The crowd favourite however was the Aston Martin DB11, which CEO Andy Palmer calls “dynamically gifted” combining “exceptional design with the latest technology throughout”. Palmer elaborates that the DB11 is “not only the most important car that Aston Martin has launched in recent history, but also in its 103-year existence”. This reflection comes as no surprise due to the luxury automaker’s chequered past. In fact, Aston Martin has slid into bankruptcy seven times during its 103 years and has failed to turn a profit since 2010.

The DB series, named after onetime owner Sir David Brown, was arguably popularised due to its association with James Bond, appearing in 12 out of 24 Bond films. This love affair between two British icons positioned the DB as a bad boy’s car of choice, but has had negative connotations in the form of alienating a female demographic. It has been reported that out of an estimated 70,000 sales, over its entire history, only 3,500 Aston Martins have been sold to women. Therefore, the DB11 will mark a new era for Aston Martin as it introduces a new strategy to broaden its customer base.

Enter Charlotte, a young, attractive and wealthy female buyer-persona which the DB11 is targeting. While at the convention in Geneva, Mr. Palmer further proclaimed that “when you start on a new car, you start with your customer in mind” and thus “the DB11 has been designed for a young lady, sophisticated and rich”. This customer-focused view was ratified by Laura Schwab, President of Aston Martin’s Americas Division, who affirmed that “the car has broad appeal” and “is very approachable, regardless of your age or gender”. But how exactly does Ms. Schwab purpose to reach these ‘femennials’? With a cocktail of experiential events and personal word-of-mouth.

Even before Geneva, Schwab set her plan in motion by sending exclusive DB11 material to existing customers for a first glimpse of the female friendly supercar before the rest of the world. And, as of last week, physical DB11s are currently being hauled across America where Aston Martin teams are hosting parties for their past customers to experience the newest edition to the DB bloodline in person. These parties are being held in settings such as the country club a customer belongs to, and at times even in a customer’s home, where said customer is invited to come along with 11 guests to celebrate the DB11 in style. Not your average test drive huh?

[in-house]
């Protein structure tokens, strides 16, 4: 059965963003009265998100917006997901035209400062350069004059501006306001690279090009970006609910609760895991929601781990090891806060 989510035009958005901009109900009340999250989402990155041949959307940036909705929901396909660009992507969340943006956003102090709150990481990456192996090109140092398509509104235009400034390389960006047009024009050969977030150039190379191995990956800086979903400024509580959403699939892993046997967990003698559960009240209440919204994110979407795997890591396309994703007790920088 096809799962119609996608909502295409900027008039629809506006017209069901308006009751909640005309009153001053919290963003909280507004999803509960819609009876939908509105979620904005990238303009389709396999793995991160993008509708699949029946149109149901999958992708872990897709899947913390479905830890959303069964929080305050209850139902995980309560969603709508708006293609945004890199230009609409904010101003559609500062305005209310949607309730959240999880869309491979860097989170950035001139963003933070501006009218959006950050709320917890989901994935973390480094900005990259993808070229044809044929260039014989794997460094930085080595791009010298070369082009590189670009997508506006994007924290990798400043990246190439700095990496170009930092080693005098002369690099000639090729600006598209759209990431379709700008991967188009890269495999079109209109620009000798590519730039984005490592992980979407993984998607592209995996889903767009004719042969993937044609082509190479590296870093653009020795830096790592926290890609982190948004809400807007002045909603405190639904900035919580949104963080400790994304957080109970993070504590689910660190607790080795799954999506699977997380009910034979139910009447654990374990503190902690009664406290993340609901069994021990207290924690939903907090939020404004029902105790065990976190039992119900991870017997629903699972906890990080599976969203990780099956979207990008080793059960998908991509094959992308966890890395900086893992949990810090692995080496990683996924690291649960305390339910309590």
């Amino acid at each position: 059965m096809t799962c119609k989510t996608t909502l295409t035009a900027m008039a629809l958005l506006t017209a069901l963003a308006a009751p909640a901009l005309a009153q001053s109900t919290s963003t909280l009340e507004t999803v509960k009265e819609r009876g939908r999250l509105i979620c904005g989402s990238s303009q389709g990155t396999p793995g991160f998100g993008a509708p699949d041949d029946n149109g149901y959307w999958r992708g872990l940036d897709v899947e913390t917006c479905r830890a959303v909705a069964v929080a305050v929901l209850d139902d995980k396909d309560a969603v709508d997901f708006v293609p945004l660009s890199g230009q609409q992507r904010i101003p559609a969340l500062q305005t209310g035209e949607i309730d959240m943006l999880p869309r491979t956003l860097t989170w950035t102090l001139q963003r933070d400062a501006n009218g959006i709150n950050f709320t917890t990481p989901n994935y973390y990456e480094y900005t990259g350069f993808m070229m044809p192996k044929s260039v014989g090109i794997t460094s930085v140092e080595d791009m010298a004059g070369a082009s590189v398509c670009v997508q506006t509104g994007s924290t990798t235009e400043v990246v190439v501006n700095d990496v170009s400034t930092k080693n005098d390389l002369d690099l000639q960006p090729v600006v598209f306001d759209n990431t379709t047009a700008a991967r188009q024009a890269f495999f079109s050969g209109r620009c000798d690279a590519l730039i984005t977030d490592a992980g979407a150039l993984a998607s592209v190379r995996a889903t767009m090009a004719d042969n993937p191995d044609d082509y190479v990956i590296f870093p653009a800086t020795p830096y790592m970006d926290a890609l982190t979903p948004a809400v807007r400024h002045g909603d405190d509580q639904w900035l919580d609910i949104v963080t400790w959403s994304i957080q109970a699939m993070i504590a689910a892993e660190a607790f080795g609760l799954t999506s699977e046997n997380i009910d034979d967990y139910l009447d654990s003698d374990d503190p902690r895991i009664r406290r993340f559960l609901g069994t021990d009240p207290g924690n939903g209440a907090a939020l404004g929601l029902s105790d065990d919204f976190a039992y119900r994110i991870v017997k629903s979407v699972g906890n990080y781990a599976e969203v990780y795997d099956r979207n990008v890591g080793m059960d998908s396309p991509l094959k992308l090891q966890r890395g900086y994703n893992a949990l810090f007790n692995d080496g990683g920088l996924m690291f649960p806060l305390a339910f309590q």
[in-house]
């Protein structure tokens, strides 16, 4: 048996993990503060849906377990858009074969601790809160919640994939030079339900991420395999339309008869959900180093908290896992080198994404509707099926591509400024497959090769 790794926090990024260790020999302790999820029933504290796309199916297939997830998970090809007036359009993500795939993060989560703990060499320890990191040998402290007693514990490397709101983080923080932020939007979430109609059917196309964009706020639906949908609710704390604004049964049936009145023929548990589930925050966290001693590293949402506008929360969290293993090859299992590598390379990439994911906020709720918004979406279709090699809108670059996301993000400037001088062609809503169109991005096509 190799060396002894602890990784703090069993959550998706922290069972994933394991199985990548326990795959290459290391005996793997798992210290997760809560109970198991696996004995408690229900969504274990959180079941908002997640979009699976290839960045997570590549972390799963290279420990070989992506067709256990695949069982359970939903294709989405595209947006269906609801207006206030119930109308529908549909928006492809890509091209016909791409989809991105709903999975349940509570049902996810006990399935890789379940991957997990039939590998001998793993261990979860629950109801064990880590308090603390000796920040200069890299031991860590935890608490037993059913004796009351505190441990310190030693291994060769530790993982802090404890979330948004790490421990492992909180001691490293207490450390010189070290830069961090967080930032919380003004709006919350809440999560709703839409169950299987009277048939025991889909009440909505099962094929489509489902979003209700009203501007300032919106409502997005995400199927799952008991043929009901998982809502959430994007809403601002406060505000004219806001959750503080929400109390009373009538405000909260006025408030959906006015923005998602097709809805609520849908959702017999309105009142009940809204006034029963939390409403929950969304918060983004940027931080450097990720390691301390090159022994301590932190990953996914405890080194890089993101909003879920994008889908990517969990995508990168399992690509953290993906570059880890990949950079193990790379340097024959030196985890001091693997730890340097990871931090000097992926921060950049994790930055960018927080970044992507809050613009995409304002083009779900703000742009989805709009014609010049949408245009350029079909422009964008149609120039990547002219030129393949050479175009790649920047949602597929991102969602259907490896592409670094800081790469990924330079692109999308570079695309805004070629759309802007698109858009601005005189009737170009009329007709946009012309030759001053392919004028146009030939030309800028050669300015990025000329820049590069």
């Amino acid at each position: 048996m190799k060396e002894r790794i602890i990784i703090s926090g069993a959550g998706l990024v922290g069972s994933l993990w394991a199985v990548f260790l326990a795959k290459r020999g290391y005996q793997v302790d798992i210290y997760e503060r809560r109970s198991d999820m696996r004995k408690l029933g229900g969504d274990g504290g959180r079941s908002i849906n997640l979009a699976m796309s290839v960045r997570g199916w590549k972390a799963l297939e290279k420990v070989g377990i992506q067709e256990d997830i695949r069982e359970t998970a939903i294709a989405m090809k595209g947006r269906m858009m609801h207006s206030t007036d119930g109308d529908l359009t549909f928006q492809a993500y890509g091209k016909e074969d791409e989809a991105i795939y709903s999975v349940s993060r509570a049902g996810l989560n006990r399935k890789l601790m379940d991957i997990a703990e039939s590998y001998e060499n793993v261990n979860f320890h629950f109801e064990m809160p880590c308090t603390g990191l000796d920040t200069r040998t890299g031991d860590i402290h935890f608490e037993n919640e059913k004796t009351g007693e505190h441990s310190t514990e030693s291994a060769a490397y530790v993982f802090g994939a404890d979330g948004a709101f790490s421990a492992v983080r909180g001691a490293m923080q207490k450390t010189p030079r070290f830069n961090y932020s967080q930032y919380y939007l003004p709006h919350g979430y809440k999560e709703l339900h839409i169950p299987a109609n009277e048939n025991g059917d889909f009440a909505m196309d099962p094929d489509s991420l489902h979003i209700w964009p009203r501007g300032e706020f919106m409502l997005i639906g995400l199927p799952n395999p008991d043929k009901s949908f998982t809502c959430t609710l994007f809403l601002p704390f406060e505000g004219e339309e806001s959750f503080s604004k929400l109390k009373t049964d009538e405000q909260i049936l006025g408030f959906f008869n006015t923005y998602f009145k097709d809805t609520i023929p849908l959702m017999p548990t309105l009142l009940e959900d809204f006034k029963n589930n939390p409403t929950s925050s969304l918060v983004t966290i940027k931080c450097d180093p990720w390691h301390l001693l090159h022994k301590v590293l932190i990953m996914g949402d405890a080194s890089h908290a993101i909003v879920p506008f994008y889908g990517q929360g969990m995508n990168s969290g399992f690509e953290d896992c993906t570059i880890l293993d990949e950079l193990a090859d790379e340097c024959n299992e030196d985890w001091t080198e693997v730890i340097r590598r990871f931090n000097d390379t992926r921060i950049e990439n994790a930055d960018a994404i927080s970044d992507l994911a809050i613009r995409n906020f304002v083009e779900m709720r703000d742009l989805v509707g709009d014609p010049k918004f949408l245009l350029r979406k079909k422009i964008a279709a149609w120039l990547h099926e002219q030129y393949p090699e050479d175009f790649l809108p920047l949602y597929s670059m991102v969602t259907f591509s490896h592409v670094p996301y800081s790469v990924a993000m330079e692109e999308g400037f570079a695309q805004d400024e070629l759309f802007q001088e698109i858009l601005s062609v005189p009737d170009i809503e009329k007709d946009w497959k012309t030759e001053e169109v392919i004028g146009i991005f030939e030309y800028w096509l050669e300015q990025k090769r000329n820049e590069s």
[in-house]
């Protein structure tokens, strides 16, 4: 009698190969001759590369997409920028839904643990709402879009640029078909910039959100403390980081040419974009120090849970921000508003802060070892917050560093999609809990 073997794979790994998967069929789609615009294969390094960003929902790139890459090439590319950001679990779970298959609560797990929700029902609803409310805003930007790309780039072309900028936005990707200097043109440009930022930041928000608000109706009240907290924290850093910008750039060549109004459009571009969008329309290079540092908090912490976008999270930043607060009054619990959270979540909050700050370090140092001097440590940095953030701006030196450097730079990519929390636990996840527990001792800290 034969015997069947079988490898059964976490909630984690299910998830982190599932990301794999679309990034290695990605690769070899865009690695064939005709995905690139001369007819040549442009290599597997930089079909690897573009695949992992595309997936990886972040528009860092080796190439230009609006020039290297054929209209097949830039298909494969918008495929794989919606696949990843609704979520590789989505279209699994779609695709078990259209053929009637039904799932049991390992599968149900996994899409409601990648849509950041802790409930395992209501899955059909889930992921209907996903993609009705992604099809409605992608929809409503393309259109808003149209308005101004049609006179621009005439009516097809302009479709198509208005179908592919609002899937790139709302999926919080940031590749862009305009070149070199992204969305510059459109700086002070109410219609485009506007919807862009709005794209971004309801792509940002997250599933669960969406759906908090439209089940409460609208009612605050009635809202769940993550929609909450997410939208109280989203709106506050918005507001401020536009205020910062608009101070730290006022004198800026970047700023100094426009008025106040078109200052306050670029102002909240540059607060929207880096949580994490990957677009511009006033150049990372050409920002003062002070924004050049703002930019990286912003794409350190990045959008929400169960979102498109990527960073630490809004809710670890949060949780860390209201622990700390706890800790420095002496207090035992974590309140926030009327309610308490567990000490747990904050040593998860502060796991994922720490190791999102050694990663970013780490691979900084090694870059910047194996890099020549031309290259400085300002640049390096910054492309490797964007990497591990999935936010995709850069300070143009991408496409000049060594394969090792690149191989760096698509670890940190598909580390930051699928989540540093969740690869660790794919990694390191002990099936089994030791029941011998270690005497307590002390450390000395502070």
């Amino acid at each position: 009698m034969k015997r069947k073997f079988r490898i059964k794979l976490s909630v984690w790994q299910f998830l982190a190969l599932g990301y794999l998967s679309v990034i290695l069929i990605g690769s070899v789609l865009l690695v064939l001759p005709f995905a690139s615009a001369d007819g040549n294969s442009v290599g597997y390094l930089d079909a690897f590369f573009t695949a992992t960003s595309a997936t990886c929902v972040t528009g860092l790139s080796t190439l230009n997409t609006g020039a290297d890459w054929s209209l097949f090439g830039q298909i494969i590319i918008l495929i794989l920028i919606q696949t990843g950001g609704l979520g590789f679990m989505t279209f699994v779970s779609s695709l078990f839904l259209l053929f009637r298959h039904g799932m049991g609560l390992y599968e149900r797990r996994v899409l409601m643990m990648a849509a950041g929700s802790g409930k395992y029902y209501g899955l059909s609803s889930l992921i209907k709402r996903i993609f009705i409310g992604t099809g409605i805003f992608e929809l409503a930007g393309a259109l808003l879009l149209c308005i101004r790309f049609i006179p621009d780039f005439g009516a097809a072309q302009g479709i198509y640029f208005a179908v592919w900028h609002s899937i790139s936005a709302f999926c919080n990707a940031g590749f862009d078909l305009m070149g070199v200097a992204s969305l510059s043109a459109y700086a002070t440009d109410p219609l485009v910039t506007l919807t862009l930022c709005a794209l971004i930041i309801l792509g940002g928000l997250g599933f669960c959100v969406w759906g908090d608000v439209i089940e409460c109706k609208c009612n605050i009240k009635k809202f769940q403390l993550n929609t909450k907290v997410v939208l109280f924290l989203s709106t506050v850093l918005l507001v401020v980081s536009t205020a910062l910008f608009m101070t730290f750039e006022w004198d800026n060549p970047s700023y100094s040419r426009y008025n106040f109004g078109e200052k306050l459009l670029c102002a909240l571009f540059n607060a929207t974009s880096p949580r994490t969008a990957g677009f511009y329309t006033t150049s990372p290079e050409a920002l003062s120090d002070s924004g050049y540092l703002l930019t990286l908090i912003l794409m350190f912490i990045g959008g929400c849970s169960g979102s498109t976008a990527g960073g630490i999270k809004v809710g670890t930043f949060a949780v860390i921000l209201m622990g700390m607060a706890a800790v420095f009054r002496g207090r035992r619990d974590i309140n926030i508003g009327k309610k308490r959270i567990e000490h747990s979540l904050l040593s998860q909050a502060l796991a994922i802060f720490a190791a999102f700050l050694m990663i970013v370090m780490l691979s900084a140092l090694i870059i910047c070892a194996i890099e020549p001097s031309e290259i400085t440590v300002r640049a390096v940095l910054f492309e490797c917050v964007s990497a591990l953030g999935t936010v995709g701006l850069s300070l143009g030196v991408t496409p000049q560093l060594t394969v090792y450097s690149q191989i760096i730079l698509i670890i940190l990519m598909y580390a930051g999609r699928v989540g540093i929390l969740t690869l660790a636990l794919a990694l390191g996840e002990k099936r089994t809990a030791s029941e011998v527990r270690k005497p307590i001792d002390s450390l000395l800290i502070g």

Ms. Schwab believes that for a rarefied brand “to attract new customers, you start with who you know”, and in Aston Martin’s case she seems to have got it right as the DB11 already has 1,000 orders. Although it has not been released yet how many orders have come from so-called ‘femennials’, Christopher Cedergren, of consumer behaviour consultants Iceology, is optimistic. Cedergren claims that the promotional styling of “beauty and performance” is the perfect combination for capturing young and affluent consumers, particularly female.

This repositioning is supposedly just the beginning as Aston Martin hopes to move beyond sports cars and introduce crossovers and full size-size sedans over the next decade. For now however, the newly targeted DB11 has definitely left crowds at Geneva shaken and stirred.

P&G V Unilever: Who Did It Better?

The annual Warc 100 was released yesterday showcasing the world’s best marketing campaigns of 2015. The methodology of this ranking is a culmination of more than 2,000 separate campaign awards across creativity, strategy and performance. P&G walked away as the most effective advertiser with 9 campaigns making the top 100. ‘Like A Girl’ by Leo Burnett for Always and ‘Smellcome To Manhood’ by Wieden & Kennedy for Old Spice were two such P&G campaigns on the list.

P&G dethroned Unilever form the previous year as only three Unilever campaigns made the top 100 this year. According to the report, while both companies have driven efficiency by cutting ‘non-working media’ and shifting to digital, P&G had the upper hand based on powerful advertising and talkability. Have Unilever cut costs so much as to stifle their marketing ideas?warc-firm-rankingElsewhere, Warc named Ikea and Heineken as ‘breakthrough brands’ as both made their top 10 début this year. Warc credited these positions to the Swedish retail brand’s global scale and international success while the Dutch brewing company was awarded more so for its sponsorships such as the Rugby World Cup and to the Bond franchise.warc-campaigns-rankingThe campaign that bagged the top spot however was ‘Penny the Pirate’ by Saatchi & Saatchi for OPSM, an Australian optical chain which produced and promoted a printed book and app to help identify vision problems in children. This combination of traditional and digital media saw 126,000 parents buy the book, an increase in eye test bookings by 22.6% year on year and a jump in sales of 22.4%.